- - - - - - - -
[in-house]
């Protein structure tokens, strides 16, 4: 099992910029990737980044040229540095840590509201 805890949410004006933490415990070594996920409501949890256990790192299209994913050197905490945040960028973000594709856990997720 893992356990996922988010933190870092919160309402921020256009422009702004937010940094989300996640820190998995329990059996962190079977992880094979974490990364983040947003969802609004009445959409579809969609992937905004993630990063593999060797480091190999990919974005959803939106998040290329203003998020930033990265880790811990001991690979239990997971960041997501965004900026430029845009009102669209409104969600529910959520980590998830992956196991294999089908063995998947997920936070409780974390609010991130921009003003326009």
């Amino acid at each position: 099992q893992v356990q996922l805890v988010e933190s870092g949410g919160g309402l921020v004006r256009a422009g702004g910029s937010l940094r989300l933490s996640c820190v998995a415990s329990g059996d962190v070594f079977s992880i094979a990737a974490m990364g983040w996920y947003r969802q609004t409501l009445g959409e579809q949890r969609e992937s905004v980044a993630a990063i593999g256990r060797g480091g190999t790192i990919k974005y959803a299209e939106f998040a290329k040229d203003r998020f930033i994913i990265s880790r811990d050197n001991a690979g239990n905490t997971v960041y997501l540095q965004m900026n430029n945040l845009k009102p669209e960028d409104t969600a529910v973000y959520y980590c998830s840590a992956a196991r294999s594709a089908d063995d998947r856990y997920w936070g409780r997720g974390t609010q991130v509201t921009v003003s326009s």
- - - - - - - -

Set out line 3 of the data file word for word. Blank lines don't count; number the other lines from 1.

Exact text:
């Amino acid at each position: 099992q893992v356990q996922l805890v988010e933190s870092g949410g919160g309402l921020v004006r256009a422009g702004g910029s937010l940094r989300l933490s996640c820190v998995a415990s329990g059996d962190v070594f079977s992880i094979a990737a974490m990364g983040w996920y947003r969802q609004t409501l009445g959409e579809q949890r969609e992937s905004v980044a993630a990063i593999g256990r060797g480091g190999t790192i990919k974005y959803a299209e939106f998040a290329k040229d203003r998020f930033i994913i990265s880790r811990d050197n001991a690979g239990n905490t997971v960041y997501l540095q965004m900026n430029n945040l845009k009102p669209e960028d409104t969600a529910v973000y959520y980590c998830s840590a992956a196991r294999s594709a089908d063995d998947r856990y997920w936070g409780r997720g974390t609010q991130v509201t921009v003003s326009s």